I have a quote for you, of about the same level of intellectual worth as the one you gave:

Mairzy doats and dozy doats
And liddle lamzy divey
A kiddley divey too, wouldn't you?
Yes! Mairzy doats and dozy doats
and liddle lamzy divey
A kiddley divey too, wouldn't you?

In short, your thousands of years of subjugation of women were wrong. Intelligent, civilized people are past that. The sooner you catch up to the rest of us, or simply fade away like a good little christian soldier, the better it will be for everyone.

{AbE} Here's another quote. It's from a different context, but it fits here just the same.

You and your whole lousy generation believes the way it was for you is the way it's got to be. And not until your whole generation has lain down and died will the dead weight of you be off our backs! You understand, you've got to get off my back!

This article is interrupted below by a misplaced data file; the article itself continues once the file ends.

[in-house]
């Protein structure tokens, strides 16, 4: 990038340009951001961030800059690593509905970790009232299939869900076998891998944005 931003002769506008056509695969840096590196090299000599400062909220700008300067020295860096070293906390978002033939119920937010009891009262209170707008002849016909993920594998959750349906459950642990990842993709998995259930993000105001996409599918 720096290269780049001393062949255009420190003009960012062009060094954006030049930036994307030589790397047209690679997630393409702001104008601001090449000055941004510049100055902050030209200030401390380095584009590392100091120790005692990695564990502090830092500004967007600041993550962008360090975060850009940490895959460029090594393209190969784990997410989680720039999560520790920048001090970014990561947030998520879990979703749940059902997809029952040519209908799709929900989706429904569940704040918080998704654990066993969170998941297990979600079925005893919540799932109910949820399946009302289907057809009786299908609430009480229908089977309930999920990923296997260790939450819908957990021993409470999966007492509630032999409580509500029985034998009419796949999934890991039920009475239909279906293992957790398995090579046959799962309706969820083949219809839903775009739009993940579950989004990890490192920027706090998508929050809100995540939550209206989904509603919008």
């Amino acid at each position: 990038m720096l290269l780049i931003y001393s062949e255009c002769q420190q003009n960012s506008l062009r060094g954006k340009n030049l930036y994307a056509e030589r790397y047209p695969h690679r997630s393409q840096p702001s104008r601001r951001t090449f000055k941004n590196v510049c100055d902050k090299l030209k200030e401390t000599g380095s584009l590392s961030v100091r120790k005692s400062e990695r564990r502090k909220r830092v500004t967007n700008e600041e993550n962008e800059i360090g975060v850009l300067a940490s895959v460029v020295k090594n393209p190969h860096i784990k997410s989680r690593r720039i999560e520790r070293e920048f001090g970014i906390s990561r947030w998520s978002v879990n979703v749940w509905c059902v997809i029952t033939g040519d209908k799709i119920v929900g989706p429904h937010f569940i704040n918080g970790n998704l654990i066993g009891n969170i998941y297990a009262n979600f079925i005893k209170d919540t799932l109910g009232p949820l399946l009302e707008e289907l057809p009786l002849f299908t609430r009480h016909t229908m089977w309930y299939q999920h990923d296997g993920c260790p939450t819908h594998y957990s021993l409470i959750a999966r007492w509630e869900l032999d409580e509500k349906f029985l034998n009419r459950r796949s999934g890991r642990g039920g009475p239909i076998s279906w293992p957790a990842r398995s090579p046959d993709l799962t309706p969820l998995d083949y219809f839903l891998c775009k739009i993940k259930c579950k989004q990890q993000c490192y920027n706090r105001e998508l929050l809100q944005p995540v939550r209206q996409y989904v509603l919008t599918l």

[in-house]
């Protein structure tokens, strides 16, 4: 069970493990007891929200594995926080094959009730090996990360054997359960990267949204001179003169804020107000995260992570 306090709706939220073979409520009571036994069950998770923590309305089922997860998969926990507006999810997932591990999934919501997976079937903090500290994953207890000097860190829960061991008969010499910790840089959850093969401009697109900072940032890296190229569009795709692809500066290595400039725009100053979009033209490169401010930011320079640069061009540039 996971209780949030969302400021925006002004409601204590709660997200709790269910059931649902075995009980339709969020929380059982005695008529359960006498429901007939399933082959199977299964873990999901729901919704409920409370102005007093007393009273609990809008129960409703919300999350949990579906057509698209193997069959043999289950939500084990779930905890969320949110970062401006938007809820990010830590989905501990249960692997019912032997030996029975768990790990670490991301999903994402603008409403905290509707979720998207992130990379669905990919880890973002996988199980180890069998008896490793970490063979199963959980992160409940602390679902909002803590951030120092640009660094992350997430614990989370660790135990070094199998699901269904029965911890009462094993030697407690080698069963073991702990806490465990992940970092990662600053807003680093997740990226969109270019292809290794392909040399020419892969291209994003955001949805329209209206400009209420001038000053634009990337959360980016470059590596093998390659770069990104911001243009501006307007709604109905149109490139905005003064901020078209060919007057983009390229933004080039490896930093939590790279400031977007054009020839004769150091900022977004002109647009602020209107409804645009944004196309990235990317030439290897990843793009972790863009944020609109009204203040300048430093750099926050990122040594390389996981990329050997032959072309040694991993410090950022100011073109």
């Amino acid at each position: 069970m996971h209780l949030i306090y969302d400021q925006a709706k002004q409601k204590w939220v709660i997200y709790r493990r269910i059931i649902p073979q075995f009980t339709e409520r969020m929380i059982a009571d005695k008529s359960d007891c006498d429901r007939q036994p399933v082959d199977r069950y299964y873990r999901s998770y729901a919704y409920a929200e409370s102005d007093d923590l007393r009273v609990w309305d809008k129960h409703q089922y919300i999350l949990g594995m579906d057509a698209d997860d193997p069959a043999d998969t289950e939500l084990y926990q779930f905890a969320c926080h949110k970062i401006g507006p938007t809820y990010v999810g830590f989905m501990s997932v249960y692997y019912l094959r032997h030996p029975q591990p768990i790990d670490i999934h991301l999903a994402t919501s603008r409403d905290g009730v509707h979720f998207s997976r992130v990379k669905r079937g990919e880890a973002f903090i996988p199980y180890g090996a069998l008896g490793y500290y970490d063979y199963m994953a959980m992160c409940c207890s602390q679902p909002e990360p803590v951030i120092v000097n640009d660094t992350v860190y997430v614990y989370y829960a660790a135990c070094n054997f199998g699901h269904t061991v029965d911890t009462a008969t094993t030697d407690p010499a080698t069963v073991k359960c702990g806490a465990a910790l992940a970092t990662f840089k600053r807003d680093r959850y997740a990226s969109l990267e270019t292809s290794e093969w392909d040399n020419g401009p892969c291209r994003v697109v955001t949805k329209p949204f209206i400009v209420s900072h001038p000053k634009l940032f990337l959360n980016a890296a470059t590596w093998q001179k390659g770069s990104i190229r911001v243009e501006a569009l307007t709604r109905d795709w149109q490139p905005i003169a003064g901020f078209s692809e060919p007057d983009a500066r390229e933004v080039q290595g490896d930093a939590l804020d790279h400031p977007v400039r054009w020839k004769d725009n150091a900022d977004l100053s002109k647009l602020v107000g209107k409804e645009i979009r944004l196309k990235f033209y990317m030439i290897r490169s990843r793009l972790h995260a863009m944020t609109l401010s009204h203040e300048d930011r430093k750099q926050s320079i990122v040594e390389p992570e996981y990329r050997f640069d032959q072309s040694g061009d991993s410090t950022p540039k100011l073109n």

Edited by subbie, : As noted


Ridicule is the only weapon which can be used against unintelligible propositions. Ideas must be distinct before reason can act upon them; and no man ever had a distinct idea of the trinity. It is the mere Abracadabra of the mountebanks calling themselves the priests of Jesus. -- Thomas Jefferson

For we know that our patchwork heritage is a strength, not a weakness. We are a nation of Christians and Muslims, Jews and Hindus -- and non-believers. -- Barack Obama

We see monsters where science shows us windmills. -- Phat


This message is a reply to:
 Message 26 by Buzsaw, posted 04-26-2010 9:05 PM Buzsaw has not yet responded

  
DevilsAdvocate
Member (Idle past 1385 days)
Posts: 1548
Joined: 06-05-2008


(3)
Message 29 of 116 (557573)
04-26-2010 9:33 PM
Reply to: Message 26 by Buzsaw
04-26-2010 9:05 PM


Re: Where we started

Edited by DevilsAdvocate, : No reason given.